Renaissance Views Of Leadership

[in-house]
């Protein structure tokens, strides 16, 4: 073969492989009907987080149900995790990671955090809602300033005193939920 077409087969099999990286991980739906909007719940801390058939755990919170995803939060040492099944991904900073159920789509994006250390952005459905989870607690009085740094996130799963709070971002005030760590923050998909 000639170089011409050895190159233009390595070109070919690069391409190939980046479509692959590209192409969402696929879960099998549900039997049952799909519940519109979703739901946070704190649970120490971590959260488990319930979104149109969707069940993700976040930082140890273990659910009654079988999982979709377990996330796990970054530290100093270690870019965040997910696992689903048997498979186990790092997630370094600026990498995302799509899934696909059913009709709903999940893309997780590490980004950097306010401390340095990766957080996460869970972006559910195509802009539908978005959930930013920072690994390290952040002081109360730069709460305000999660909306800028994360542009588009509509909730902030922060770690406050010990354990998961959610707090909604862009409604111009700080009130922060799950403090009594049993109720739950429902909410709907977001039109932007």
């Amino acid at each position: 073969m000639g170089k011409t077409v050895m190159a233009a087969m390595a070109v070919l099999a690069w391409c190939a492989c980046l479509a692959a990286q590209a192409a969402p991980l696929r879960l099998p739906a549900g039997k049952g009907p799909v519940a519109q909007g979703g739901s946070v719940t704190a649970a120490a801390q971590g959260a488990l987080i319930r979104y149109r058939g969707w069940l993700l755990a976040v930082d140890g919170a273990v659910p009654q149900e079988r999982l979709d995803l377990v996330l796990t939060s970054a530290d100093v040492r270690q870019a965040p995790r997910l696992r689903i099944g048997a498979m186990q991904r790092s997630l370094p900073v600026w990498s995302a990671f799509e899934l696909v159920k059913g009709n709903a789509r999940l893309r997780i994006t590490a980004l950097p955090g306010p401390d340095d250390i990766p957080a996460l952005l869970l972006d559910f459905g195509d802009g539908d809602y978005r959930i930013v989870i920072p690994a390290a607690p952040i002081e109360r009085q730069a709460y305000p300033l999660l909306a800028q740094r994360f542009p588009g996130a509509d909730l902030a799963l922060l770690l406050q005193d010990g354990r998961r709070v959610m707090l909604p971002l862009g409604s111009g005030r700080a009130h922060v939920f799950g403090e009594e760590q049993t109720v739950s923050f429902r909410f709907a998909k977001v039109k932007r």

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by Bryan Zhong In his most infamous work, The Prince, Niccolò Machiavelli presents a view of leadership that drastically contradicts most of the scholars of his time, particularly those of Pico Della Mirandolla. Machiavelli believes that one should alter the conditions of the surrounding environment to solely serve one’s own best interests of maintaining and expanding power, in short, the end justifies the means; on the other hand, Mirandolla believes that by devoting oneself to philosophical and divine pursuits, one could eventually gain the support of the people, in addition to attaining a greater sense of self-worth. However, Mirandolla’s’ approach on leadership would function poorly in reality, for though personal and spiritual integrity is praiseworthy, is rather useless against the less dignified triumphs of power. Machiavelli believes in a secular world such as ours, integrity and ethic principals are redundant in maintaining power; in fact, it is one of the barriers which one must overcome in order to govern efficiently. Machiavelli displays his distrust of citizens in the passage, and that “because they [people] are bad, and will not keep faith with you, you too are not bound to observe it with them”; therefore, he argues that it is unnecessary to be moralistically correct as opposed to appear so, stating that “a wise lord cannot, nor ought he to, keep faith when such observance may be turned against him,...but it is necessary to know well how to disguise this characteristic”. He considers having good qualities “and always to observe them is injurious”, as these traits may get in the way of the leader. It is essential for a leader to disguise his true characteristics, as to appear “merciful, faithful, humane, religious, upright” is useful when such characteristics are needed, but they could be discarded when time calls. Mirandolla, in contrast, feels that

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